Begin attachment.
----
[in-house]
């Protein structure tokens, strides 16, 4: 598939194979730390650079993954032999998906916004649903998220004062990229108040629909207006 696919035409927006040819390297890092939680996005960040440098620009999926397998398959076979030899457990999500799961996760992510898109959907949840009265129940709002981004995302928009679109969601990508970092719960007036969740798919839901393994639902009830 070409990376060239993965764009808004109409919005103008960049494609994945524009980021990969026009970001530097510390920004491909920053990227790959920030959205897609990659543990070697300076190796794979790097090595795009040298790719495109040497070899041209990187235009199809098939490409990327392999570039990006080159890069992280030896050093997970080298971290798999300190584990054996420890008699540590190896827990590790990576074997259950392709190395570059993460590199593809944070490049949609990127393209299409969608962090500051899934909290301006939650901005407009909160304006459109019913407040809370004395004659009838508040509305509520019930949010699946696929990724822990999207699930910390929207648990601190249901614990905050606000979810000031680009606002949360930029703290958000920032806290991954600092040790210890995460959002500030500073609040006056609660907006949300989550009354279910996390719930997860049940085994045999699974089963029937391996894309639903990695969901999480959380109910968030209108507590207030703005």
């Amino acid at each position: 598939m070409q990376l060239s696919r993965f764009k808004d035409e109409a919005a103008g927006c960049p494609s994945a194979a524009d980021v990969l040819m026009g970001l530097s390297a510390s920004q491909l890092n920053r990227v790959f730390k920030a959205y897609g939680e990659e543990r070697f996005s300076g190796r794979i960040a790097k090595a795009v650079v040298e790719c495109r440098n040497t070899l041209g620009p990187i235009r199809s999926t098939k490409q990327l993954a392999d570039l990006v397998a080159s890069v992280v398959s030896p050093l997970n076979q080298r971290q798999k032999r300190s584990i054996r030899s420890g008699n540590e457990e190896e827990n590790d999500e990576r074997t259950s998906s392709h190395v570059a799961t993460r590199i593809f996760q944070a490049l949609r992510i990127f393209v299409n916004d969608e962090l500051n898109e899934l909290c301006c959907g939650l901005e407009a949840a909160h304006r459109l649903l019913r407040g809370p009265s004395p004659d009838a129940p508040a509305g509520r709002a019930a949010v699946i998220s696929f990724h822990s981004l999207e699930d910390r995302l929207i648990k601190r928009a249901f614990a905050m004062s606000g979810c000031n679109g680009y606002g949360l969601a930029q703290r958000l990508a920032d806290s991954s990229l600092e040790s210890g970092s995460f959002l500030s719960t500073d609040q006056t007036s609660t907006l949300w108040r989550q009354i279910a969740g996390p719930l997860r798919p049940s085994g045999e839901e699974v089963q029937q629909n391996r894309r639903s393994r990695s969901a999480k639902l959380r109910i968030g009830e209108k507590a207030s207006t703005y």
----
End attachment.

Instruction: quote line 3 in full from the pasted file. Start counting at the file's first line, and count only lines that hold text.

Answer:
């Amino acid at each position: 598939m070409q990376l060239s696919r993965f764009k808004d035409e109409a919005a103008g927006c960049p494609s994945a194979a524009d980021v990969l040819m026009g970001l530097s390297a510390s920004q491909l890092n920053r990227v790959f730390k920030a959205y897609g939680e990659e543990r070697f996005s300076g190796r794979i960040a790097k090595a795009v650079v040298e790719c495109r440098n040497t070899l041209g620009p990187i235009r199809s999926t098939k490409q990327l993954a392999d570039l990006v397998a080159s890069v992280v398959s030896p050093l997970n076979q080298r971290q798999k032999r300190s584990i054996r030899s420890g008699n540590e457990e190896e827990n590790d999500e990576r074997t259950s998906s392709h190395v570059a799961t993460r590199i593809f996760q944070a490049l949609r992510i990127f393209v299409n916004d969608e962090l500051n898109e899934l909290c301006c959907g939650l901005e407009a949840a909160h304006r459109l649903l019913r407040g809370p009265s004395p004659d009838a129940p508040a509305g509520r709002a019930a949010v699946i998220s696929f990724h822990s981004l999207e699930d910390r995302l929207i648990k601190r928009a249901f614990a905050m004062s606000g979810c000031n679109g680009y606002g949360l969601a930029q703290r958000l990508a920032d806290s991954s990229l600092e040790s210890g970092s995460f959002l500030s719960t500073d609040q006056t007036s609660t907006l949300w108040r989550q009354i279910a969740g996390p719930l997860r798919p049940s085994g045999e839901e699974v089963q029937q629909n391996r894309r639903s393994r990695s969901a999480k639902l959380r109910i968030g009830e209108k507590a207030s207006t703005y």